If we lose relationships with one or more key pharmaceutical manufacturers or if the payments made or discounts provided by pharmaceutical manufacturers decline, our business and financial results could be adversely affected
 
      We maintain contractual relationships with numerous pharmaceutical manufacturers that may provide us with, among other things:

 
discounts for drugs we purchase to be dispensed from our home delivery pharmacies;
 
rebates based upon sales of drugs from our home delivery pharmacies and through pharmacies in our retail networks;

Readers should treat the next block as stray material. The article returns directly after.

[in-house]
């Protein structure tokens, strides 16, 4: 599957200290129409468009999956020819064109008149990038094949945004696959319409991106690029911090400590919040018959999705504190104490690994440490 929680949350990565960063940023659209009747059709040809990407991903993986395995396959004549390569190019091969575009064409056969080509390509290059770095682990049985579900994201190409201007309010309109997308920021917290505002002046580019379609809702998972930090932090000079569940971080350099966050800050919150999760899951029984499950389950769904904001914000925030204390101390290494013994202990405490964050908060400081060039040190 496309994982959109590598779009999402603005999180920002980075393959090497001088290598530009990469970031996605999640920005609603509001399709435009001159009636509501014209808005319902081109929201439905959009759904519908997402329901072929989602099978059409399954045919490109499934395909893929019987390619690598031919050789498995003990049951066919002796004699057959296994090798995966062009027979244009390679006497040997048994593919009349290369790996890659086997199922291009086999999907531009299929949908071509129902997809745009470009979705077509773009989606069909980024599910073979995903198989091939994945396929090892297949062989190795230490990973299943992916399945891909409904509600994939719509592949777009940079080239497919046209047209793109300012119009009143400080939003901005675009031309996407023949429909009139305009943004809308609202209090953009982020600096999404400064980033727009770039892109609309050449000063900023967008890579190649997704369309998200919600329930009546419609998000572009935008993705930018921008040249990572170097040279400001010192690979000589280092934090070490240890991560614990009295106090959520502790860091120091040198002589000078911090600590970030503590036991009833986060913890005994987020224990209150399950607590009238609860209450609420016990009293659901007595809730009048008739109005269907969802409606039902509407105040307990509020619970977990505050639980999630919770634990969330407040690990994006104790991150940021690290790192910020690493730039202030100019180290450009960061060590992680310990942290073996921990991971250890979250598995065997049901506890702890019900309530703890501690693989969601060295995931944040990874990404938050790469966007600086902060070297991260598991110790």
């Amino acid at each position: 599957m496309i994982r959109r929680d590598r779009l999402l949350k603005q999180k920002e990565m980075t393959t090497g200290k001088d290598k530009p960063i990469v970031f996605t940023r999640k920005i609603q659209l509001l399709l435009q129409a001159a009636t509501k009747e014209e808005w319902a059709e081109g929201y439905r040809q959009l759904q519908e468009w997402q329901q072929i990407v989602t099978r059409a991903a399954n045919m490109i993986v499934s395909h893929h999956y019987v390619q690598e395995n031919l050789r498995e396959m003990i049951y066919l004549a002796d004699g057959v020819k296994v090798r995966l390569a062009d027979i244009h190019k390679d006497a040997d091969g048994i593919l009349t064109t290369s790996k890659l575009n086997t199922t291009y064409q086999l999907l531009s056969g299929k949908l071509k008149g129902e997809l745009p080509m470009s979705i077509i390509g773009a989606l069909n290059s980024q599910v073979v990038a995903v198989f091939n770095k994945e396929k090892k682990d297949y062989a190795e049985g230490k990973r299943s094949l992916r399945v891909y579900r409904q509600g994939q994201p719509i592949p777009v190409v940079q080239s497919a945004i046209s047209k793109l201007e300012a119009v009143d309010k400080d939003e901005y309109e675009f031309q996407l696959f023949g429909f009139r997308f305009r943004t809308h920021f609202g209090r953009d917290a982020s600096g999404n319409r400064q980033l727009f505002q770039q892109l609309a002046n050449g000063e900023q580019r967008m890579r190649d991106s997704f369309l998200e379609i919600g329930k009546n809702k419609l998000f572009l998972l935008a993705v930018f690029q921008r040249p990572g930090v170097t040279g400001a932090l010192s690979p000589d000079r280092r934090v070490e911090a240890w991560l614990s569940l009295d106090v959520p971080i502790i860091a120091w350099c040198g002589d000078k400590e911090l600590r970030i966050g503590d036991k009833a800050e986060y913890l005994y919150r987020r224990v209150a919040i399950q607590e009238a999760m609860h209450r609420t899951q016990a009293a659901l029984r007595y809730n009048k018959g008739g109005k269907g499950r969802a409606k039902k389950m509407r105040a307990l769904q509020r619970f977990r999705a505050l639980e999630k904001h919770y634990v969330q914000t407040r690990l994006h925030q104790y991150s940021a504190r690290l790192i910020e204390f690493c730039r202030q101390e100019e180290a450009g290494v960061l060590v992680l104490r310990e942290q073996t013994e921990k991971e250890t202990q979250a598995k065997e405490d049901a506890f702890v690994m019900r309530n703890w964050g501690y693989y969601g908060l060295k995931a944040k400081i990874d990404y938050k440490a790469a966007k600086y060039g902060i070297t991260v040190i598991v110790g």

administrative fees for managing rebate programs, including the development and maintenance of formularies which include the particular manufacturer’s products; and
 
access to limited distribution specialty pharmaceuticals.

      If several of these contractual relationships are terminated or materially altered by the pharmaceutical manufacturers, our business and financial results could be materially adversely affected.  In addition, formulary fee programs have been the subject of debate in federal and state legislatures and various other public and governmental forums.  Changes in existing laws or regulations or in interpretations of existing laws or regulations or the adoption of new laws or regulations relating to any of these programs may materially adversely affect our business.

Efforts to reduce health care costs and alter health care financing practices could adversely affect our business